Look for cracks, loose pieces, lifting, or warping.
Look for peeling, chipping, blistering, stains, and any indication of damage.
Foundation and exterior surfaces
Check for cracks and holes, areas not level or uneven, loose or missing stucco or mortar.
Porch or entrance area
Examine steps, handrails, posts, and look for loose or unsafe features.
Look for worn or bald spots, any missing shingles or tiles; determine age.
Look for tilting, cracks, and any missing bricks or mortar.
Gutters and downspouts
Check for signs of leaks, rusting, and condition of joints.
Windows and screens
Look for broken glass or screens, crank handles, if any; check for proper caulking.
Walls and fences
Look for holes and any missing fencing or rotted posts.
Driveways and sidewalks
Check surface condition and look for holes or cracks; check for levelness.
Water from rain should flow away from property.
Lot and landscaping
Check condition of grass, shrubbery, plants, and trees. Check root condition of especially large trees close to any buildings.
1 - Driveway Concrete often cracks due to drying and shrinkage. Excessive cracks often create trip hazards and correction may require replacement of the concrete. Asphalt driveways need regular maintenance and re-sealing at times.
2 - Sidewalks Walks can become damaged by tree roots and settlement. Excessive cracks can often be repaired by replacing sections of the sidewalk.
3 - Retaining Walls These are used to stabilize steep banks which control soil movement. Water that is allowed to collect behind the wall can exert pressure causing the wall to move. Drainage provisions are often not evident with a visual evaluation. Sometimes efflorescence ( a white powdery substance) is present on the wall due to no or blocked drainage. Retaining walls should appear straight or tilt slightly toward the earth they support. Walls that are cracked or leaning will need structural evaluation and repair.
4 - Patio Patios are similar to driveways and sidewalks with respect to cracks and movement. If the patio is covered with carpet, it is recommended that the material be removed for evaluation. Patios should be installed to drain water away from the house.
5 - Patio Cover Structures are built over decks, patios and porches to provide protection against the rain and shade from the sun. These structures are considered to be a structural element and require proper design and attachment. In most areas a permit is required for construction and it is recommended that you obtain all information available. If the cover is integral with the house roof, information will be provided in the roofing section of the report.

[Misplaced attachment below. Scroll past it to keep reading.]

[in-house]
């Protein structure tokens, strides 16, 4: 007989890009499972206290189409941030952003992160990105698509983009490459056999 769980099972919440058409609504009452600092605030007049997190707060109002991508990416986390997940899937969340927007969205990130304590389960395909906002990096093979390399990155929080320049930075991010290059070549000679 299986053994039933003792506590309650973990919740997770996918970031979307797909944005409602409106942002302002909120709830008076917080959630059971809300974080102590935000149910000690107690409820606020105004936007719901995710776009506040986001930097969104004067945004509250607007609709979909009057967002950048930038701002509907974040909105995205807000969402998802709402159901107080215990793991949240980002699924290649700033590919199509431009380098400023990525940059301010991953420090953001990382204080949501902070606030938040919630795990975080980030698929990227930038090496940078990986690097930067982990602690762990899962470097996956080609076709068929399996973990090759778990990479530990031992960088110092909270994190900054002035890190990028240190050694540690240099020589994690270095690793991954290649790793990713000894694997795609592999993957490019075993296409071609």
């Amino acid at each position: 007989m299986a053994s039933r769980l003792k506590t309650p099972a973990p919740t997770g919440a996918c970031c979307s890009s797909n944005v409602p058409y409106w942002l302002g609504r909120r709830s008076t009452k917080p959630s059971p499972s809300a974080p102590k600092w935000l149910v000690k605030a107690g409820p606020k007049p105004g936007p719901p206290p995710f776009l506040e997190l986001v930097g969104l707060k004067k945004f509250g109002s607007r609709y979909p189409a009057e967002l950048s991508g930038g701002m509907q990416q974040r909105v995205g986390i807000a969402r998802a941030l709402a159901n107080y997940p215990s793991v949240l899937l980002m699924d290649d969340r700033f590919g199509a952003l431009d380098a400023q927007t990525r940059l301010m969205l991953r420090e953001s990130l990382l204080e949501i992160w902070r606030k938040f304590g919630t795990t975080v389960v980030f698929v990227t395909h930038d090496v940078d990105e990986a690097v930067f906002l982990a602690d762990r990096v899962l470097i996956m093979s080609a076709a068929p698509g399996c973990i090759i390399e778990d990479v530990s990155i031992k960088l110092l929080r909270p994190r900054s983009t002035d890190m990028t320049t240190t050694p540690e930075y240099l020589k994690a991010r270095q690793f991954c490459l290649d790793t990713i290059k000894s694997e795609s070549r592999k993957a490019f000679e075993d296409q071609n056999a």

6 - Decks and Porches Decks that are higher than 30" above the surrounding ground will need a guardrail that is at least 36" tall. New installations should not have any space in the railing that is larger than 4" in width. Hand-rails for steps to decks and porches need to be easily gripped. Wood decks or porches should be supported by concrete footings and clearance of the wood to the soil is critical to avoid deterioration. If there is no access to the area below the deck or porch it is recommended that this area be opened for inspection. Many jurisdictions require a permit for decks and information should be obtained, if available. Decks or porches with waterproofed surfaces need regular maintenance and re-sealing approximately every three to five years to prevent cracking and deterioration. If carpet or other material covers the deck, we recommend removal for evaluation.
7 - Fences and Gates Our evaluation of fences is limited to those areas which hay directly have an affect on the condition of the house. Fences that are surrounding pools must be of sufficient height for safety. Each jurisdiction has safety height standards. Gates that enter pool areas must be self-closing and latching.
8 - Exterior Stairs Uneven steps are a trip hazard which should be corrected. The difference in the distance between one step and another should be no greater than 3/8 inch. Hand-rails should be secure and have a grip able surface. Two by four inch or two by six inch boards are not considered appropriate for hand-rails unless they are routed with a grip. Current standards call for narrow clearances between rails such that a four inch sphere may not pass through. Older rails had larger openings when installed and upgrading should be considered for child safety.